ASTM F1869, the Standard Test Method for Measuring Moisture Vapor Emission Rate of Concrete Subfloor Using Anhydrous Calcium Chloride measures the amount of moisture vapor emitted at the surface of a concrete slab. ASTM F1869 measures the moisture vapor emission rate (MVER) in terms of pounds of water per day per 1,000 sq. ft. of floor area. ASTM F710 recommends an emission rate less than 3 pounds per day per 1,000 sq. ft. for the installation of resilient floor covering.
Because ASTM F1869 measures the moisture in the top 1⁄4" of a concrete slab but does not measure the moisture deep in the slab -- moisture that could potentially reach the surface, this is not an acceptable method for measuring the moisture vapor transmission rate in lightweight concrete slabs.
- ASTM F2170 - Relative Humidity Testing
Relative Humidity (RH) testing: ASTM F2170 Standard Test Method for Determining Relative Humidity in Concrete Floor Slabs Using in situ Probes. Testing with this method will provide valuable information about how much moisture is within the concrete. Detection of concrete moisture levels only at the surface of your concrete does not provide an adequate assessment, which is why it typically makes sense to test for relative humidity (RH) near the center of the slab.
Since flooring manufacturers specify guidelines for pH, it is also critical to know if your concrete is within these specifications in order to avoid flooring failures or expensive flooring installation mistakes.
pH Testing: ASTM F710 Standard Practice for Preparing Concrete Floors to Receive Resilient Flooring. This test method measures the concentration of hydrogen ions within an aqueous solution. Both high concentrations (acidic) and low concentrations (alkaline) are known to negatively affect the viability of flooring and adhesives. (Back to top)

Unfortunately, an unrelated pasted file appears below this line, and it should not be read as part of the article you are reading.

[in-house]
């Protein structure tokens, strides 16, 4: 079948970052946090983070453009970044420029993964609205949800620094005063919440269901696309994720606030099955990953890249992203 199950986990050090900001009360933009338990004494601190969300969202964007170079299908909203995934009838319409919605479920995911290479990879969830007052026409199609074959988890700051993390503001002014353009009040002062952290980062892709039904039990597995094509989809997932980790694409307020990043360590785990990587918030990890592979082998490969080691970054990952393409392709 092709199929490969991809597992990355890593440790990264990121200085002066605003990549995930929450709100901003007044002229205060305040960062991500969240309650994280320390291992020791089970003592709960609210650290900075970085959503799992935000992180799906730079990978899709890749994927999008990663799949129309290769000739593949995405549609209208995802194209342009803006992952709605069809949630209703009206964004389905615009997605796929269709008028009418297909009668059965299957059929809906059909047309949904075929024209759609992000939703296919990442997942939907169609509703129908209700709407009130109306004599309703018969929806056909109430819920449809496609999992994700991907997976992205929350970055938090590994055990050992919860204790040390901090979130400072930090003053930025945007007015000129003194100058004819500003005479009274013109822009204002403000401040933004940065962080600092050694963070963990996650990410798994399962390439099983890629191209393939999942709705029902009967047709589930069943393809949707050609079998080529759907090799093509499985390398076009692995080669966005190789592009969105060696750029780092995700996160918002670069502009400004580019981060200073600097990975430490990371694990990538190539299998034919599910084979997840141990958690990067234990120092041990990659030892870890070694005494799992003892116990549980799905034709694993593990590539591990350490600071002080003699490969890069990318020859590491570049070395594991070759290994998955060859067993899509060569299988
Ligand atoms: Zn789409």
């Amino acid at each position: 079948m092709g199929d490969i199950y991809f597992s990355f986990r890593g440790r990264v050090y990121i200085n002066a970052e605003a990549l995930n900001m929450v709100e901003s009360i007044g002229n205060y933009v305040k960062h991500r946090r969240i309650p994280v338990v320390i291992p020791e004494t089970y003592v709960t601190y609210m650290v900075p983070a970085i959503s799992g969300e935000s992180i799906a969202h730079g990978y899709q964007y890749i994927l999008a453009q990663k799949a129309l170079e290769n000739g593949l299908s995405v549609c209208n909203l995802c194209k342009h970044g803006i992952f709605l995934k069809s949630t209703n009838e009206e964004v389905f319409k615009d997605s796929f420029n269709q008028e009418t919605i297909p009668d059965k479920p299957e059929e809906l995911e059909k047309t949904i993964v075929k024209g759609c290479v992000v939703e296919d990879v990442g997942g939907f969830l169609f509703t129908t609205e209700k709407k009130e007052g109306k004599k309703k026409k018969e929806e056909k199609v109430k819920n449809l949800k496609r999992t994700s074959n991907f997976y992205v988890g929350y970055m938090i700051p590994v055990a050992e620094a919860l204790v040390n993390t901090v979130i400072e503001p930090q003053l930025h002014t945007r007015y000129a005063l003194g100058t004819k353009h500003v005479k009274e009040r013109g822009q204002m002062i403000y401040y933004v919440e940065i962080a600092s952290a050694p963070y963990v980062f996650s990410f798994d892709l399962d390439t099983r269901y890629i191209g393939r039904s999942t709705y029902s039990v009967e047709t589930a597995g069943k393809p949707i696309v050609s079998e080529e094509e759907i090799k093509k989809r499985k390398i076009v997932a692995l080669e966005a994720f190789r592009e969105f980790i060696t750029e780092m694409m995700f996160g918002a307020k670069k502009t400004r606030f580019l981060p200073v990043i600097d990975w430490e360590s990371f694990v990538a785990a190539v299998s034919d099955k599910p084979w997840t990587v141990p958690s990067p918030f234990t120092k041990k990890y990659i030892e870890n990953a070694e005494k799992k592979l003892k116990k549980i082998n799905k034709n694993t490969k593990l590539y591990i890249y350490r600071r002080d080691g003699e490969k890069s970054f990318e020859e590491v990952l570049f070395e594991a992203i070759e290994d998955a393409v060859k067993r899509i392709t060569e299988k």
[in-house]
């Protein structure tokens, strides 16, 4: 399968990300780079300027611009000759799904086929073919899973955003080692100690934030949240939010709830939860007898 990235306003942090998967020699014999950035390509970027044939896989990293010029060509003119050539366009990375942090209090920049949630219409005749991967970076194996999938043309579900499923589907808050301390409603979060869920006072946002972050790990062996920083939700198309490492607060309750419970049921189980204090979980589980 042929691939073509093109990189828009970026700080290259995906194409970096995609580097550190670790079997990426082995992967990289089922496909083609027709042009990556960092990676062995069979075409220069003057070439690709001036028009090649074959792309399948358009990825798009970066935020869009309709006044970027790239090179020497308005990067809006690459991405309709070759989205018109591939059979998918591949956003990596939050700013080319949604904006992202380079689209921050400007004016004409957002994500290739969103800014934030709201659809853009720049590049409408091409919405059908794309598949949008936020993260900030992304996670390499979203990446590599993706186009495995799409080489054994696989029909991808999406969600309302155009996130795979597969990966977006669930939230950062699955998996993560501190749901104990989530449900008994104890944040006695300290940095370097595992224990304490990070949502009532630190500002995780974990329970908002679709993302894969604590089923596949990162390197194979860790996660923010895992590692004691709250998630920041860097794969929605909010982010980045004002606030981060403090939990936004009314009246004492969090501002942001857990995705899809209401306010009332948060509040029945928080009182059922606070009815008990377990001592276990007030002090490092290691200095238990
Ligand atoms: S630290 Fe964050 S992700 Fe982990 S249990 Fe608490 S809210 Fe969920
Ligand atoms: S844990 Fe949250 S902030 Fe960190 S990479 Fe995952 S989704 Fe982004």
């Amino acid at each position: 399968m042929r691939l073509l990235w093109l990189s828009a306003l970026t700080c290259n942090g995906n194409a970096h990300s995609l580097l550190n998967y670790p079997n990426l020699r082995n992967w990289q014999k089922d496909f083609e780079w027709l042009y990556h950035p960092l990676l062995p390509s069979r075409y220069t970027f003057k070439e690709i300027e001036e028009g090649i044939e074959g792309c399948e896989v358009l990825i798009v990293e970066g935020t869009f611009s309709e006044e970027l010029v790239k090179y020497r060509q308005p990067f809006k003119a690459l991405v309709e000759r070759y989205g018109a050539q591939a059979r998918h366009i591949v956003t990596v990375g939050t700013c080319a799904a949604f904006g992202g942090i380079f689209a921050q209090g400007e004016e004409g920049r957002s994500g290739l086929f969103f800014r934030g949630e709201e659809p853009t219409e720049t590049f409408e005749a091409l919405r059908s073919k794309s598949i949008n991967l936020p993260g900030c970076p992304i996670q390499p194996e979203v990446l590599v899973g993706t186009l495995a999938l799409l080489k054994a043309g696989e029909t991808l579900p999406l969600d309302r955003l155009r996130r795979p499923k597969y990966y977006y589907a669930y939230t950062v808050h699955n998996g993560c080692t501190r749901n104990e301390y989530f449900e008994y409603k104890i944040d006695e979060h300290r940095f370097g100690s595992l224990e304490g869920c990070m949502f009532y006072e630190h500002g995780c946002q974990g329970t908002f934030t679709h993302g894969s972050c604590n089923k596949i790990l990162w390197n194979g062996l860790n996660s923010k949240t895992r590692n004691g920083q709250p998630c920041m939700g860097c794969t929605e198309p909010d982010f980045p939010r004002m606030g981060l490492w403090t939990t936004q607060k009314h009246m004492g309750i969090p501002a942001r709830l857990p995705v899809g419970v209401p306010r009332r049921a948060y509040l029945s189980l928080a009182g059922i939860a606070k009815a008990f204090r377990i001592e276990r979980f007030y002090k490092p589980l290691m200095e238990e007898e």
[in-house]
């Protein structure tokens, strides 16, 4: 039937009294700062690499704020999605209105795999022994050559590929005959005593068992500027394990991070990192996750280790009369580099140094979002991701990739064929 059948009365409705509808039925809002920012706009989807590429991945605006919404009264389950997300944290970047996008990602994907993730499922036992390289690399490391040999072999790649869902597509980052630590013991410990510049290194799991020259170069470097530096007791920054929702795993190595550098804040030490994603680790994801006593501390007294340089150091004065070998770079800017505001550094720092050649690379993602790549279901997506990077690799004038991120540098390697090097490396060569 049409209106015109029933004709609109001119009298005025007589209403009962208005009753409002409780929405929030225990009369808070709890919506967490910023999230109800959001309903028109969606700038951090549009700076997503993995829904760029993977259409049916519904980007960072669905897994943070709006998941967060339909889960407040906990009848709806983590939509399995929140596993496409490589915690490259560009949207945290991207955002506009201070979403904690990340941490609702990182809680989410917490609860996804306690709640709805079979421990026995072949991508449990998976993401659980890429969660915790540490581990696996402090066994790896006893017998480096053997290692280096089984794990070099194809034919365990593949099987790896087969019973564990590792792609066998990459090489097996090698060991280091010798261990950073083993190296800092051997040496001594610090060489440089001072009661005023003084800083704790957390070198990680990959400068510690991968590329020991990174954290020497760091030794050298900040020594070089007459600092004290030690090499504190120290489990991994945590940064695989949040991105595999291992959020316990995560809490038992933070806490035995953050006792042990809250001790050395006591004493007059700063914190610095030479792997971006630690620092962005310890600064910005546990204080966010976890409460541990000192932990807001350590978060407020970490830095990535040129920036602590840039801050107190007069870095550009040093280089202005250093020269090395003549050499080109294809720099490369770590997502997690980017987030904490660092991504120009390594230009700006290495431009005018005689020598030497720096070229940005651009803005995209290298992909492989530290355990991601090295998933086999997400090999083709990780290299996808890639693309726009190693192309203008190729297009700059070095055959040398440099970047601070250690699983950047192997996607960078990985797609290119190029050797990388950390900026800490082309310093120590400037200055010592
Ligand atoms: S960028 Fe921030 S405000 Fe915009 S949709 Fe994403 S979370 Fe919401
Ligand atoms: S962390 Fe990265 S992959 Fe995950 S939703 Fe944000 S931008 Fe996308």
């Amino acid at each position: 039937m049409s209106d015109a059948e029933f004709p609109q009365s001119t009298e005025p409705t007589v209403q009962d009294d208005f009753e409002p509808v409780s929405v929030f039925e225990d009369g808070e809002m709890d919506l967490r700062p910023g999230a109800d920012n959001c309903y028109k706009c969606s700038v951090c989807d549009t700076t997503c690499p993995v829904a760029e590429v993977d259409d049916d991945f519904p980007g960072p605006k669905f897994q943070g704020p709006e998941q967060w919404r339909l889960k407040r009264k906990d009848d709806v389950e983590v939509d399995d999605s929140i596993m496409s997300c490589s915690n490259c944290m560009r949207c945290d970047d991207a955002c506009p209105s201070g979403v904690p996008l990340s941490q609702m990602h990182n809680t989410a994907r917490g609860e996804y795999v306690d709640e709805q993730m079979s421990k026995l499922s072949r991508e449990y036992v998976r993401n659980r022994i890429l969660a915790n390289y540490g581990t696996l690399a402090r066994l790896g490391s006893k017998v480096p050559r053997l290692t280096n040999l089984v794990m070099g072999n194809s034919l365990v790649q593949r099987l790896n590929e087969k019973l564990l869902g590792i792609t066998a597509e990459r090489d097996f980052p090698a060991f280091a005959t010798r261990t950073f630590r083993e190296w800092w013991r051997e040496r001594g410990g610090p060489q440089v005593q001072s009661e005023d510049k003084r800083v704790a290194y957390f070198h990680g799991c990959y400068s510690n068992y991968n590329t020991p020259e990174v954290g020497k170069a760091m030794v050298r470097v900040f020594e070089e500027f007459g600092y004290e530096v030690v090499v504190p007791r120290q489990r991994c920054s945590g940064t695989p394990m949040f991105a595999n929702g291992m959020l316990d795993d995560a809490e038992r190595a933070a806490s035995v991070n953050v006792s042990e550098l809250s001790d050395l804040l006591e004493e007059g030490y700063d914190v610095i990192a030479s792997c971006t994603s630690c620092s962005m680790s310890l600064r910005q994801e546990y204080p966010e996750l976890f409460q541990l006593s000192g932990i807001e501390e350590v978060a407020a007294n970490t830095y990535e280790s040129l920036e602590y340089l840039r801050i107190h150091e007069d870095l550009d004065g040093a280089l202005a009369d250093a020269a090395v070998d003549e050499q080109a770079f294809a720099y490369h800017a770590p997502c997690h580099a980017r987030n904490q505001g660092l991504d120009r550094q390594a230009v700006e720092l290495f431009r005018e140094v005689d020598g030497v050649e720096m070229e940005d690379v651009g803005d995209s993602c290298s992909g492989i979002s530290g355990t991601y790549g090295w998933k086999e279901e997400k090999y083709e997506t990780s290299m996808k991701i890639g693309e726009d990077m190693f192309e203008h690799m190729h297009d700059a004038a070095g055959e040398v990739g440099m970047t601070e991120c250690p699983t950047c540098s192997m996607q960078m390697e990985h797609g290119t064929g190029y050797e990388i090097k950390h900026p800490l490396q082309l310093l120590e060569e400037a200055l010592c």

6. What is ASTM?
The American Society for Testing and Materials (ASTM) develops and publishes voluntary consensus technical standards for a wide range of materials, products, systems, and services. ASTM standards are a critical element of product testing and quality control systems. ASTM consistently updates and modifies its standards based on current technology and industry trends. All of IFTI’s field technicians are required to maintain the most current standards for concrete testing per ASTM guidelines. (Back to top)
7. Moisture testing vs moisture mitigation
Concrete moisture testing provides an in-depth assessment of the moisture conditions within an existing concrete slab. When the moisture content of a concrete slab is higher than the required level according to the flooring product manufacturer’s warranty, moisture mitigation is often recommended. Moisture mitigation is achieved by applying high performance adhesives, coatings, reactive penetrants, or coatings -- all of which can be costly and time consuming.